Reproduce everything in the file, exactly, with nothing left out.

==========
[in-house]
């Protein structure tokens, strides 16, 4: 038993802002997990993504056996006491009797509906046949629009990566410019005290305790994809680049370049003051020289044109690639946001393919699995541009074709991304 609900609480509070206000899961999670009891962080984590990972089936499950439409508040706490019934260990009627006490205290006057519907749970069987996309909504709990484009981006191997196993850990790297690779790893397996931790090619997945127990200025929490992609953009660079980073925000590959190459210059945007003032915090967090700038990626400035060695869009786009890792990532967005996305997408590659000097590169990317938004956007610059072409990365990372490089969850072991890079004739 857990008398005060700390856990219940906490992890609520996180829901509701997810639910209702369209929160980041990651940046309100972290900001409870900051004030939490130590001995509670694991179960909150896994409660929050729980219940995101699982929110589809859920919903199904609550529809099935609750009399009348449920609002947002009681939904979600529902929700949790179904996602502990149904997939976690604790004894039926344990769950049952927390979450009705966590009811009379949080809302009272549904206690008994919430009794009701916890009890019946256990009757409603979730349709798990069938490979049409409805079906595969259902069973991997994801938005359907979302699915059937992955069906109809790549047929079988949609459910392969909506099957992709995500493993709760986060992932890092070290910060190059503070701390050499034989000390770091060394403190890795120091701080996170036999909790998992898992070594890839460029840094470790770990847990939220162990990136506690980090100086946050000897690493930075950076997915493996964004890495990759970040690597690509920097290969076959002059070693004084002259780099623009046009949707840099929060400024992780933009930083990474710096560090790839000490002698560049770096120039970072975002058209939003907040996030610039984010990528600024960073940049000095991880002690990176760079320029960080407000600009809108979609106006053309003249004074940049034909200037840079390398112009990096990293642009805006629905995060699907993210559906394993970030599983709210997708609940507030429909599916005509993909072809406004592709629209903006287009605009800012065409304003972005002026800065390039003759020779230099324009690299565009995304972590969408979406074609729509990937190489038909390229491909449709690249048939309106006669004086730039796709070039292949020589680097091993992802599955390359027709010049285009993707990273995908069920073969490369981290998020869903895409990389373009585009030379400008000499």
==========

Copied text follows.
[in-house]
């Protein structure tokens, strides 16, 4: 038993802002997990993504056996006491009797509906046949629009990566410019005290305790994809680049370049003051020289044109690639946001393919699995541009074709991304 609900609480509070206000899961999670009891962080984590990972089936499950439409508040706490019934260990009627006490205290006057519907749970069987996309909504709990484009981006191997196993850990790297690779790893397996931790090619997945127990200025929490992609953009660079980073925000590959190459210059945007003032915090967090700038990626400035060695869009786009890792990532967005996305997408590659000097590169990317938004956007610059072409990365990372490089969850072991890079004739 857990008398005060700390856990219940906490992890609520996180829901509701997810639910209702369209929160980041990651940046309100972290900001409870900051004030939490130590001995509670694991179960909150896994409660929050729980219940995101699982929110589809859920919903199904609550529809099935609750009399009348449920609002947002009681939904979600529902929700949790179904996602502990149904997939976690604790004894039926344990769950049952927390979450009705966590009811009379949080809302009272549904206690008994919430009794009701916890009890019946256990009757409603979730349709798990069938490979049409409805079906595969259902069973991997994801938005359907979302699915059937992955069906109809790549047929079988949609459910392969909506099957992709995500493993709760986060992932890092070290910060190059503070701390050499034989000390770091060394403190890795120091701080996170036999909790998992898992070594890839460029840094470790770990847990939220162990990136506690980090100086946050000897690493930075950076997915493996964004890495990759970040690597690509920097290969076959002059070693004084002259780099623009046009949707840099929060400024992780933009930083990474710096560090790839000490002698560049770096120039970072975002058209939003907040996030610039984010990528600024960073940049000095991880002690990176760079320029960080407000600009809108979609106006053309003249004074940049034909200037840079390398112009990096990293642009805006629905995060699907993210559906394993970030599983709210997708609940507030429909599916005509993909072809406004592709629209903006287009605009800012065409304003972005002026800065390039003759020779230099324009690299565009995304972590969408979406074609729509990937190489038909390229491909449709690249048939309106006669004086730039796709070039292949020589680097091993992802599955390359027709010049285009993707990273995908069920073969490369981290998020869903895409990389373009585009030379400008000499």